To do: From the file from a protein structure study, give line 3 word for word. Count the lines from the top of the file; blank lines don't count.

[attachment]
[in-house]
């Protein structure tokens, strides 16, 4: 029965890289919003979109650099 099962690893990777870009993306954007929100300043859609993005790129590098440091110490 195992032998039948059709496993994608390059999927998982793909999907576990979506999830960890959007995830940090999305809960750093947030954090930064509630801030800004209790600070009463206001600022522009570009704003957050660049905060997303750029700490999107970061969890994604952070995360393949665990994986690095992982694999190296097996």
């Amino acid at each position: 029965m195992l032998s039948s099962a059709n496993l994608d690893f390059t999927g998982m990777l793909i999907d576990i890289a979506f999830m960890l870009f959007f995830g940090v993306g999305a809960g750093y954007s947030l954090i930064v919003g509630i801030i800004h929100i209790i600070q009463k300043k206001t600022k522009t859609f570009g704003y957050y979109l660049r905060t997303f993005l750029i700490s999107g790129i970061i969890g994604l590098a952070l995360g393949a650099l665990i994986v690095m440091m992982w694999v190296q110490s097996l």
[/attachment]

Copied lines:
């Amino acid at each position: 029965m195992l032998s039948s099962a059709n496993l994608d690893f390059t999927g998982m990777l793909i999907d576990i890289a979506f999830m960890l870009f959007f995830g940090v993306g999305a809960g750093y954007s947030l954090i930064v919003g509630i801030i800004h929100i209790i600070q009463k300043k206001t600022k522009t859609f570009g704003y957050y979109l660049r905060t997303f993005l750029i700490s999107g790129i970061i969890g994604l590098a952070l995360g393949a650099l665990i994986v690095m440091m992982w694999v190296q110490s097996l």